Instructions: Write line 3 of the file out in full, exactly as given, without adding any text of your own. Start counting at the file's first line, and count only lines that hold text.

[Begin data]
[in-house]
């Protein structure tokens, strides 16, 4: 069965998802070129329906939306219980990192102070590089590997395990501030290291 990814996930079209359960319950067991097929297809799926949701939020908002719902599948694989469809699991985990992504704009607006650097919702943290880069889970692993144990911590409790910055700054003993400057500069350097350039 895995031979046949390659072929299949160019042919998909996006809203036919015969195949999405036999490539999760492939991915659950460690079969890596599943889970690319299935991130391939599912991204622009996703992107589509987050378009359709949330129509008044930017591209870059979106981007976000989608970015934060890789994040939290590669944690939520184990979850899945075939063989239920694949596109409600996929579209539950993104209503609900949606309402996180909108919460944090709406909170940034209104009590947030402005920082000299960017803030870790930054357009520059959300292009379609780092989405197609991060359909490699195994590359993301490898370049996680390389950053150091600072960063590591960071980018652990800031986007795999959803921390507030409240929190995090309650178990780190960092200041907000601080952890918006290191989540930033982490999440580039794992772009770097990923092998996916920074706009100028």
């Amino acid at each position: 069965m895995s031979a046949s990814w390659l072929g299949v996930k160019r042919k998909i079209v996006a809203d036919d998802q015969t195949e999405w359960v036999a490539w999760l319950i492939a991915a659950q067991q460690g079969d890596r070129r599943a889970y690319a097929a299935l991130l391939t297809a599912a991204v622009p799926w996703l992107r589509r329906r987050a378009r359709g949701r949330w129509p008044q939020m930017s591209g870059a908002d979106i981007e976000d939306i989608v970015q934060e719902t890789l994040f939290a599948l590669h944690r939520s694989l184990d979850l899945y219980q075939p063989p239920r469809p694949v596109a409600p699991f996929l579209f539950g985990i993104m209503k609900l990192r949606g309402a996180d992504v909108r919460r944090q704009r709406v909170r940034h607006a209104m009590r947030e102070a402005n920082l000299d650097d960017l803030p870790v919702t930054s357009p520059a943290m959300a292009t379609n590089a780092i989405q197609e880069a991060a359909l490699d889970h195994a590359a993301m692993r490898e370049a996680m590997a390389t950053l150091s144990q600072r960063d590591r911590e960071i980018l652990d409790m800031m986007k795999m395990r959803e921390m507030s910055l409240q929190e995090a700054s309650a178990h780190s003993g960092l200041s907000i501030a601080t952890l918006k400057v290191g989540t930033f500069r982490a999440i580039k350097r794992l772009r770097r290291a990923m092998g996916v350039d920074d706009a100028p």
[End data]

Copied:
């Amino acid at each position: 069965m895995s031979a046949s990814w390659l072929g299949v996930k160019r042919k998909i079209v996006a809203d036919d998802q015969t195949e999405w359960v036999a490539w999760l319950i492939a991915a659950q067991q460690g079969d890596r070129r599943a889970y690319a097929a299935l991130l391939t297809a599912a991204v622009p799926w996703l992107r589509r329906r987050a378009r359709g949701r949330w129509p008044q939020m930017s591209g870059a908002d979106i981007e976000d939306i989608v970015q934060e719902t890789l994040f939290a599948l590669h944690r939520s694989l184990d979850l899945y219980q075939p063989p239920r469809p694949v596109a409600p699991f996929l579209f539950g985990i993104m209503k609900l990192r949606g309402a996180d992504v909108r919460r944090q704009r709406v909170r940034h607006a209104m009590r947030e102070a402005n920082l000299d650097d960017l803030p870790v919702t930054s357009p520059a943290m959300a292009t379609n590089a780092i989405q197609e880069a991060a359909l490699d889970h195994a590359a993301m692993r490898e370049a996680m590997a390389t950053l150091s144990q600072r960063d590591r911590e960071i980018l652990d409790m800031m986007k795999m395990r959803e921390m507030s910055l409240q929190e995090a700054s309650a178990h780190s003993g960092l200041s907000i501030a601080t952890l918006k400057v290191g989540t930033f500069r982490a999440i580039k350097r794992l772009r770097r290291a990923m092998g996916v350039d920074d706009a100028p």